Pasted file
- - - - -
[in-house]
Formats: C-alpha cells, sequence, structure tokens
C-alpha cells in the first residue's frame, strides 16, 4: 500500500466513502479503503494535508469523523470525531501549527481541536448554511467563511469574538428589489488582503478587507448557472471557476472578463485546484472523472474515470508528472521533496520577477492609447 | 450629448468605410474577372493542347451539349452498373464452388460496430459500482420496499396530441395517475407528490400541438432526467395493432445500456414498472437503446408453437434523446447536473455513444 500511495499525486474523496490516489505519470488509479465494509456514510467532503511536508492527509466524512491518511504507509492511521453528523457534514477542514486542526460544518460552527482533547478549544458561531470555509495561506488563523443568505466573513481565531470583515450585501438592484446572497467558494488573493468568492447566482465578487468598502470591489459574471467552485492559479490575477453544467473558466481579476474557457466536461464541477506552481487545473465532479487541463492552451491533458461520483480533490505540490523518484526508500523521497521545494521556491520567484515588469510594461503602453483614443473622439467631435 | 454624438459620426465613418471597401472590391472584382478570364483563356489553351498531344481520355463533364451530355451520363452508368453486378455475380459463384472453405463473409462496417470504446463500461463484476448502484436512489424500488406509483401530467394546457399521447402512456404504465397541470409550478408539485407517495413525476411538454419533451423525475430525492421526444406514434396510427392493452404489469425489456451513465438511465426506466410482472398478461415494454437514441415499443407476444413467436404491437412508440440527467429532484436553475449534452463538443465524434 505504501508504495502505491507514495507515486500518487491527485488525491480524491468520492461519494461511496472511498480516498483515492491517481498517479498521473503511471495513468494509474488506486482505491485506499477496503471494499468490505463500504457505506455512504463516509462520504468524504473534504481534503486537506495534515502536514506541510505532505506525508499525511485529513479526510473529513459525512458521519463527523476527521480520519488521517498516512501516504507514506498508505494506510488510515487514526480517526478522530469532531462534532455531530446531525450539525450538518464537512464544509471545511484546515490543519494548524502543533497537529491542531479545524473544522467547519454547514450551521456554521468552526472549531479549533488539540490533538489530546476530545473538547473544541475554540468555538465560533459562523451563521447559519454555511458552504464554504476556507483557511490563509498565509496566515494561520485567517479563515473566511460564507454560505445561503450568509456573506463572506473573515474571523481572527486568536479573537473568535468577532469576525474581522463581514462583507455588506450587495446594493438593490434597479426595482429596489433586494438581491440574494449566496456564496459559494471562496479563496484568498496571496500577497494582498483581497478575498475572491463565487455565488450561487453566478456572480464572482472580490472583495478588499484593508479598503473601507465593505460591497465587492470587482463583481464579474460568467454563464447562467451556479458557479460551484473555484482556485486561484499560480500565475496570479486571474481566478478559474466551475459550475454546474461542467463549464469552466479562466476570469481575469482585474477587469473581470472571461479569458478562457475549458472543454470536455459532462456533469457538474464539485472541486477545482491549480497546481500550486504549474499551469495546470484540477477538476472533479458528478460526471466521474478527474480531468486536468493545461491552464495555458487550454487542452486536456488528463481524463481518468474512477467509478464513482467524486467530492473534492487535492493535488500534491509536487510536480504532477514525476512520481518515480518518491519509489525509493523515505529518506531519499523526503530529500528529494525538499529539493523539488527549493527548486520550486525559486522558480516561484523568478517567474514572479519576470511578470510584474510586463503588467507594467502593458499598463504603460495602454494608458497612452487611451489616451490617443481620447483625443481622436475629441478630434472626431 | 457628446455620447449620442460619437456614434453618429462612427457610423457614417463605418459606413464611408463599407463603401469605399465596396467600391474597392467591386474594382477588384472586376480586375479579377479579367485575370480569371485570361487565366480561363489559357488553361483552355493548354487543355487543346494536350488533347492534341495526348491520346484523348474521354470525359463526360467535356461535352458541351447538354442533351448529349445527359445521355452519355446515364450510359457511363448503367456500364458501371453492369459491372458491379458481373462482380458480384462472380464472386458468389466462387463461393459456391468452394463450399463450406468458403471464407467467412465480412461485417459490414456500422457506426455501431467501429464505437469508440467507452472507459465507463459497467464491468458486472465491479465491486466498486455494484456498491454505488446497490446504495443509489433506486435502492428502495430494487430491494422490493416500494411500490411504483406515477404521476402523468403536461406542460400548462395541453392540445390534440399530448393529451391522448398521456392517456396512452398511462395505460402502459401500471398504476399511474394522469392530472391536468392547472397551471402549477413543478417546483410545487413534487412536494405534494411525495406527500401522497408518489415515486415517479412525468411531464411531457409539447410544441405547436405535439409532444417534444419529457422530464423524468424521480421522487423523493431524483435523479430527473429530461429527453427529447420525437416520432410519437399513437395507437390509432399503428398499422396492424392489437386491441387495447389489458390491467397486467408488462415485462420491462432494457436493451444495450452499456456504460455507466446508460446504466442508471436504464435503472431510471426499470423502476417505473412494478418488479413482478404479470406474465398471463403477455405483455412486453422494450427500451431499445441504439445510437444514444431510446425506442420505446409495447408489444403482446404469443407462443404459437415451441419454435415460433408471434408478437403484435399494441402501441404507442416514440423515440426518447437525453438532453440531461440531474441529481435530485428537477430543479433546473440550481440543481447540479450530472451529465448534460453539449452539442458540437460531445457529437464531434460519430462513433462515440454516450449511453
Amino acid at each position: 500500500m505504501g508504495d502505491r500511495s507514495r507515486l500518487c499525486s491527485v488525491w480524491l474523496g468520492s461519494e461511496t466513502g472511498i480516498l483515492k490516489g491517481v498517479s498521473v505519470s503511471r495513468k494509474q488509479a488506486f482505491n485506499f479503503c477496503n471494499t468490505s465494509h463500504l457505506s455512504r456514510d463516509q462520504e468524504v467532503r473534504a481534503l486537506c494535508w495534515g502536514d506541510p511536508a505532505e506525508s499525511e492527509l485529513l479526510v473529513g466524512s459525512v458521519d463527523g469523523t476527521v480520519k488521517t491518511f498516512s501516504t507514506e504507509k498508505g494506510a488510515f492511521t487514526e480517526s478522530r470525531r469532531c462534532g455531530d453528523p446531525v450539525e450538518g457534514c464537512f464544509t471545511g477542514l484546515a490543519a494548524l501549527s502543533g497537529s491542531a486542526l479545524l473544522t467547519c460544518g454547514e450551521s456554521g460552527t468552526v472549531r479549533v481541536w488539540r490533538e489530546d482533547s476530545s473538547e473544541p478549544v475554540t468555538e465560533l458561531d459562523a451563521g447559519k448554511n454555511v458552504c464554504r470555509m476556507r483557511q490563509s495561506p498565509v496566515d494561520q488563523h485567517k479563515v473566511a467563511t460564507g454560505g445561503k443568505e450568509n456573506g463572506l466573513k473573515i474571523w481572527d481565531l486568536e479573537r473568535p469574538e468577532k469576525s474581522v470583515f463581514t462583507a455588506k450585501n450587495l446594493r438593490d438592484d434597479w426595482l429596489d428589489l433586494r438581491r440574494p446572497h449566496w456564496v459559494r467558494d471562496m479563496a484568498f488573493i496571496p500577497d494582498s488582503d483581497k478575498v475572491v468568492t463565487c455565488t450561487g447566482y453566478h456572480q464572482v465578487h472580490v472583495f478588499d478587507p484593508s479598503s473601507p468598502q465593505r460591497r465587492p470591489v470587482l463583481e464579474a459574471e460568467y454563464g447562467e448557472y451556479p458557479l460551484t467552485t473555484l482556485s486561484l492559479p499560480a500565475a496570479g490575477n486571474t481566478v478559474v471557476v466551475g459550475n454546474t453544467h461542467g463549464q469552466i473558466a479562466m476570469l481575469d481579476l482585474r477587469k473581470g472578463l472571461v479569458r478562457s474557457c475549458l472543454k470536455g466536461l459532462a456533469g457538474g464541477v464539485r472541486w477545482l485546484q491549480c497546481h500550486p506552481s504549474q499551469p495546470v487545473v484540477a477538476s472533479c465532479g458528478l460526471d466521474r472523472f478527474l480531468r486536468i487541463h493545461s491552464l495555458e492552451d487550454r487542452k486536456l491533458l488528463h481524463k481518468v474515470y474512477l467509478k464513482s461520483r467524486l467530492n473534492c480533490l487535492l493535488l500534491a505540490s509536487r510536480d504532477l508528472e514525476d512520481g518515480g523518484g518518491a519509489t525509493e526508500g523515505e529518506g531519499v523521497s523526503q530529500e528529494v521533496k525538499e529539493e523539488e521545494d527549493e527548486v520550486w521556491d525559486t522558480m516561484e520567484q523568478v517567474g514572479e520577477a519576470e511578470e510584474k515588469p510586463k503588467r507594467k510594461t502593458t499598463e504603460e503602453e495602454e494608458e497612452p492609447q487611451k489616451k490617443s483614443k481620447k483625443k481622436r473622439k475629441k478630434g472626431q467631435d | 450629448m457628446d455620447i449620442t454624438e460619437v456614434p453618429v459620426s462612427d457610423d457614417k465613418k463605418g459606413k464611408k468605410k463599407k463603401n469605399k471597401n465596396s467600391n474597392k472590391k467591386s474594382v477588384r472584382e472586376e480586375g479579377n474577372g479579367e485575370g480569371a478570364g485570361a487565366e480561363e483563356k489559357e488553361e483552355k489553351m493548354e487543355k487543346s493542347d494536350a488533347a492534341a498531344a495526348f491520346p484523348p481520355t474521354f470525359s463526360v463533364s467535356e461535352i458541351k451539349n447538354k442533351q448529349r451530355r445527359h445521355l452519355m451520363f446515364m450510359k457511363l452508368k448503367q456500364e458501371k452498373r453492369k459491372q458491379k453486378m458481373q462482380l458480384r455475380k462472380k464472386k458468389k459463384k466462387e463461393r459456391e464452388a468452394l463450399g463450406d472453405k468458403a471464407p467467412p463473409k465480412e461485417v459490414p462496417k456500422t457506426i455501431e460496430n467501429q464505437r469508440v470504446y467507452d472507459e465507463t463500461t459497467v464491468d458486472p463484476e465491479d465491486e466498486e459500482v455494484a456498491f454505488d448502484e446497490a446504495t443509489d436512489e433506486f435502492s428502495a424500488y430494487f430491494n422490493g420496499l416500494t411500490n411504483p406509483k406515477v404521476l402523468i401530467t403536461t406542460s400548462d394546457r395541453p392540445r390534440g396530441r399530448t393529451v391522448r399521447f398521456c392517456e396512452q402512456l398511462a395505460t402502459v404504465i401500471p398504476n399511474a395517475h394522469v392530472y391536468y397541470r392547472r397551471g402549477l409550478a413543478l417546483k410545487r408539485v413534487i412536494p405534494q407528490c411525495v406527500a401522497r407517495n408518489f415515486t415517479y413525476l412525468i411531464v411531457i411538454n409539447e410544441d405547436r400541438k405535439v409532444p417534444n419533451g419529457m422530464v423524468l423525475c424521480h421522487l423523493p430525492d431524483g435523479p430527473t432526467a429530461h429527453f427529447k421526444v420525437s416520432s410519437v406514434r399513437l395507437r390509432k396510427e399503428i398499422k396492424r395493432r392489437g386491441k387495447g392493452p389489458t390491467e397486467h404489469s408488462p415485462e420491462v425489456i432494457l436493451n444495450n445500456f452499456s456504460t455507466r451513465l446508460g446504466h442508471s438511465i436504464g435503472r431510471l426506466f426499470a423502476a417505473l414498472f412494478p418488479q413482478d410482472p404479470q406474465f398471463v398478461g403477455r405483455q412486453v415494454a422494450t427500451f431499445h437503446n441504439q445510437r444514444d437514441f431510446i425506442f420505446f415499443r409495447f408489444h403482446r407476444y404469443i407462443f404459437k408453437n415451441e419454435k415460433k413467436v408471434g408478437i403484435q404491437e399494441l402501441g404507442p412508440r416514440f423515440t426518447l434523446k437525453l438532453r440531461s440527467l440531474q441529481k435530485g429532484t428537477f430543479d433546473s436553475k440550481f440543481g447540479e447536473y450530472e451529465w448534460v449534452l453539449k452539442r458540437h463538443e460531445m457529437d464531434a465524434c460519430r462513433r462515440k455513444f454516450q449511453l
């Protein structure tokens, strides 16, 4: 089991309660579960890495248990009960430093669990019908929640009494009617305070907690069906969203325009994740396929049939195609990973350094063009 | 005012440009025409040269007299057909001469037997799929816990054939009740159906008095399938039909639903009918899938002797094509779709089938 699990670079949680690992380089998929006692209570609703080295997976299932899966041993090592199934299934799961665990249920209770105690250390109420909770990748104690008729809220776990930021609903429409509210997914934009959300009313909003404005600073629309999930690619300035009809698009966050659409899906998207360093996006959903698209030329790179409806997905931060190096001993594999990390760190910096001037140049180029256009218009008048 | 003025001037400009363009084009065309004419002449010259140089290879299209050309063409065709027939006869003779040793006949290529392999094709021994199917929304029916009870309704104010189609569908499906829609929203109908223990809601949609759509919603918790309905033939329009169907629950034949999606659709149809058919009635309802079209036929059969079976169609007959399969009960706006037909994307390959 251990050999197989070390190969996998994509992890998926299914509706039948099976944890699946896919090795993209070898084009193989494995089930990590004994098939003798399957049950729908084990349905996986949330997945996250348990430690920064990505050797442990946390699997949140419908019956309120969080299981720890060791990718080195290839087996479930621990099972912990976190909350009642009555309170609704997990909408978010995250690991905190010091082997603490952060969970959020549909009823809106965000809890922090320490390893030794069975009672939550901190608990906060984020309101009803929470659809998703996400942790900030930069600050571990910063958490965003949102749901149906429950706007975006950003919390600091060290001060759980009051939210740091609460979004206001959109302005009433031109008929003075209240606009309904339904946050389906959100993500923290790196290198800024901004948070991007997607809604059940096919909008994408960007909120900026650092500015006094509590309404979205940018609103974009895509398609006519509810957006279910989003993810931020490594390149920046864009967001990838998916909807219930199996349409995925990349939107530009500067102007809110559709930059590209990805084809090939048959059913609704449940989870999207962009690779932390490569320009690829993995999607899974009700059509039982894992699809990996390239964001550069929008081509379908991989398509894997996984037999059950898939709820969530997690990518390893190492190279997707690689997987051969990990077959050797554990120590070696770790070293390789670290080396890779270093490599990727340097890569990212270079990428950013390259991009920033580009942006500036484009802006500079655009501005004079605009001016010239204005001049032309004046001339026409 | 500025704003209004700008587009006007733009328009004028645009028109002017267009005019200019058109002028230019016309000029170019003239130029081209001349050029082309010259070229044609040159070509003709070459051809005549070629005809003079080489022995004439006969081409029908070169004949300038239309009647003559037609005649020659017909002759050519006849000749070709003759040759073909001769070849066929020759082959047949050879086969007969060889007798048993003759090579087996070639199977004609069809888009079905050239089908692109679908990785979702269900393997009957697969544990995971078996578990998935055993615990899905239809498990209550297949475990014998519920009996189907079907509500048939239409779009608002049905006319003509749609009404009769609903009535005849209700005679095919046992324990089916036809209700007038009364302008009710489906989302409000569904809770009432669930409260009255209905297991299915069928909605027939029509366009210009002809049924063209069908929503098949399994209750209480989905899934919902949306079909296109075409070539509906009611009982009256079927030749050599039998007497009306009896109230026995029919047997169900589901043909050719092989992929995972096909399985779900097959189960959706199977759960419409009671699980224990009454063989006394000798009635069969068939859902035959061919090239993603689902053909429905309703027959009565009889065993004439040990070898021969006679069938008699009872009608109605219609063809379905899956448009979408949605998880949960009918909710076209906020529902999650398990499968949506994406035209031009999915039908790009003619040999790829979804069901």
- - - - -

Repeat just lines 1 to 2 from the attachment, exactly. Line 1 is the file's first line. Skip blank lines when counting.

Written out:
[in-house]
Formats: C-alpha cells, sequence, structure tokens